The invention overcomes this restriction in the application of ceramic balls. It relates to spherical bearings having a second annular bearing member. In a first solution of the invention, the ball is encased in a partially spherical metal shell. The rim of the shell reaches slightly over the equator of the ball so that the ball is clamped by said rim. The outer surface of the shell follows the spherical contour over that region of the ball, and in cases where hydraulic thrust exceeds magnetic thrust, said second annular bearing member comes into contact with the shell on its spherical surface.
A second solution of the invention provides a circular groove in the ball with a distance from the equator wide enough to leave a sufficient gliding surface for said annular bearing member.
A third solution of the invention forms a stem on the ball leaving a sufficient gliding surface for said annular bearing, the stem being pressfitted into a hole of the strut.
A fourth variant of the invention shows a ball with a groove and a metal part fixed in a slot.
A fifth variant of the invention shows a ball with a hole through the ball and a screw to fix the ball on the strut, preferrably by means of a spring to dampen severe shock.
The invention shall be explained by embodiments of the foregoing characteristic features.
FIG. 1 is a cross section of a pump with a magnetic coupling.
FIG. 2 shows an enlarged design of the bearing with a shell.
FIG. 3 shows an alternative way to fasten the shell to a strut.
FIG. 4 shows a cross-section of a pump whereby the ball has a groove.
FIGS. 5 and 6 show designs of balls with a stem.
FIGS. 7 shows a design with a ball having a hole.
FIGS. 8a and 8b show a ball with an axial groove.
FIG. 9 shows a ball with a hole forming a slight undercut.
FIG. 10 shows a ball screwed to a strut.
FIG. 11a and 11b show a variant of FIG. 10 with a nut in a hole.
FIGS. 12a and 12b show a variant of FIG. 10 with a nut positioned in a slot.
FIGS. 13a and 13b show a variant of FIG. 10 with a nut in a hole.
FIG. 14 shows a design with a ball being springloaded by a spring washer.
FIG. 15 shows a similar design as a FIG. 14 with a screw type spring.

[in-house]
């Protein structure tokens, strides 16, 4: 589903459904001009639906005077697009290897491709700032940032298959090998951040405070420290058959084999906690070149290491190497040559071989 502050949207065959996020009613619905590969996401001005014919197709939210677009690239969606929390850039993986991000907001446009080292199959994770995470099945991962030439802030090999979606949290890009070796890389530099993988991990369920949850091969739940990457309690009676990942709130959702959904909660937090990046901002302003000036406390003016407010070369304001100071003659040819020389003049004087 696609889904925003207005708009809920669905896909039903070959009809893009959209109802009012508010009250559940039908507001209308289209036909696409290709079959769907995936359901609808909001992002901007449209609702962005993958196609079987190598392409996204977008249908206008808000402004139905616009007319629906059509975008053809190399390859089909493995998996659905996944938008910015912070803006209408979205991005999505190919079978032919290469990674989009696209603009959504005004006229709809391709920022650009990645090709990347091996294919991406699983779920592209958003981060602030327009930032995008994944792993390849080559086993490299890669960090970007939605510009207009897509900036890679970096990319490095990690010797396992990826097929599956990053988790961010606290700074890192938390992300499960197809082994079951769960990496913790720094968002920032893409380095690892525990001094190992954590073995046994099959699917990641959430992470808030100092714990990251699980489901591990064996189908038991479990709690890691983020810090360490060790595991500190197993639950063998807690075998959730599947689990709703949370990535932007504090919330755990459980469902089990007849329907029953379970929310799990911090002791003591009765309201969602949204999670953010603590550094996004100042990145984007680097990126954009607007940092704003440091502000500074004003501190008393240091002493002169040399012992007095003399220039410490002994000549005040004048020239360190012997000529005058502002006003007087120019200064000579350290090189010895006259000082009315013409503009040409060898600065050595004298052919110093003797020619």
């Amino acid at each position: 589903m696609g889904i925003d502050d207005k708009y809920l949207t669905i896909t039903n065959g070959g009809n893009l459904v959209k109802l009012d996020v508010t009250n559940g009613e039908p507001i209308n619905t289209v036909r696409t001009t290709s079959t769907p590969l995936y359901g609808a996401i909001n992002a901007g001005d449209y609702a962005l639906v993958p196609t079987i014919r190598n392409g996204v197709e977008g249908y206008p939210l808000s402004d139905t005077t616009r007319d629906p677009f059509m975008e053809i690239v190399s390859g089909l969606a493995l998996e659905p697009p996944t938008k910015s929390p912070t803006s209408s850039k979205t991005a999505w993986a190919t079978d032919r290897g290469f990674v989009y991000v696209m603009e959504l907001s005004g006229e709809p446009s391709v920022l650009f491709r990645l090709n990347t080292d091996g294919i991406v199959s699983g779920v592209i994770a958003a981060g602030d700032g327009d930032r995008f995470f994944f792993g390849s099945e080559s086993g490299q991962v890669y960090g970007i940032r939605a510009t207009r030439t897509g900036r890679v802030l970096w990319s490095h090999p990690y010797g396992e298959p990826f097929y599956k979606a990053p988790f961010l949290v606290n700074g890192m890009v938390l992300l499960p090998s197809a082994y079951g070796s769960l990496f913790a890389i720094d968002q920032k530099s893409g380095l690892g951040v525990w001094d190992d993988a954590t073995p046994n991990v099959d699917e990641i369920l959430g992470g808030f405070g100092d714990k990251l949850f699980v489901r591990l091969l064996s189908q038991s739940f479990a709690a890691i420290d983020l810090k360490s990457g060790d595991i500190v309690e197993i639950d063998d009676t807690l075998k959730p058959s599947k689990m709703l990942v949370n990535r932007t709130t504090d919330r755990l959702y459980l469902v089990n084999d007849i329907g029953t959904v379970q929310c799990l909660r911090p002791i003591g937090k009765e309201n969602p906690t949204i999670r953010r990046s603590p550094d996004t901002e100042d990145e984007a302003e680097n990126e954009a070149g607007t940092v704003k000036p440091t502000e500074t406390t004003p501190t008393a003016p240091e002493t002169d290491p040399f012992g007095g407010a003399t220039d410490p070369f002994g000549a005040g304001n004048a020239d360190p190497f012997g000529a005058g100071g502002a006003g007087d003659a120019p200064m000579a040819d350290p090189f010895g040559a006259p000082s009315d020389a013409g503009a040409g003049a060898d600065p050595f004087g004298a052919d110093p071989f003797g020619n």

FIG. 1 illustrates a cross section through a centrifugal pump with a housing 1, having an outlet opening 2 and inlet opening 3. The duct 4 leads fluid to the eye region 5 of the impeller 6. The impeller 6 with the veins 7 and the convex magnet 8 forms a rotating unit. This rotating unit is driven by the concave magnet 9 mounted on the shaft 10 of the motor 11. Between the convex magnet 8 and the concave magnet 9 lies the separation wall 12 which separates the wet compartment 13 from the dry compartment 14. The rotating impeller-magnet unit 6, 7, 8 is attracted by magnetic forces in the direction of the arrow 15. The step bearing is formed by the rotating cap 16 and the stationary ball 17. The cap is part of the rotating impeller-magnet unit. The ball is fixed on strut 18 which forms a part of the separation wall. Annular bearing member 19 made from slightly elastic material prevents movement of the rotating unit in the direction opposite to arrow 15. Instead of a rotating concave magnet 9 a stationary stator with windings can also produce a rotating magnetic field. The convex magnet 8 will then be substituted by a convex armature.
FIG. 2 shows an enlargement of the region encircled by circle II in FIG. 1. The ball 17 is encased by a shell 20. The rim 21 of said shell slightly overlaps the equator 22. The spherical ring portion 23 of the ball 17 forms the gliding surface with the concave region of the cap 24. The shell 20 has a spherical surface 25 forming a narrow clearance 26 with the annular bearing member 19. If the rotating unit 6, 7, 8 starts to move in the direction of arrow 15, the annular bearing member 19 gets in sliding contact with the spherical outer surface of the shell 20. The shell 20 has a protrusion 28 which is fixed to the strut by snap action or brazing. Alternatively the protrusion 28 itself could form the strut.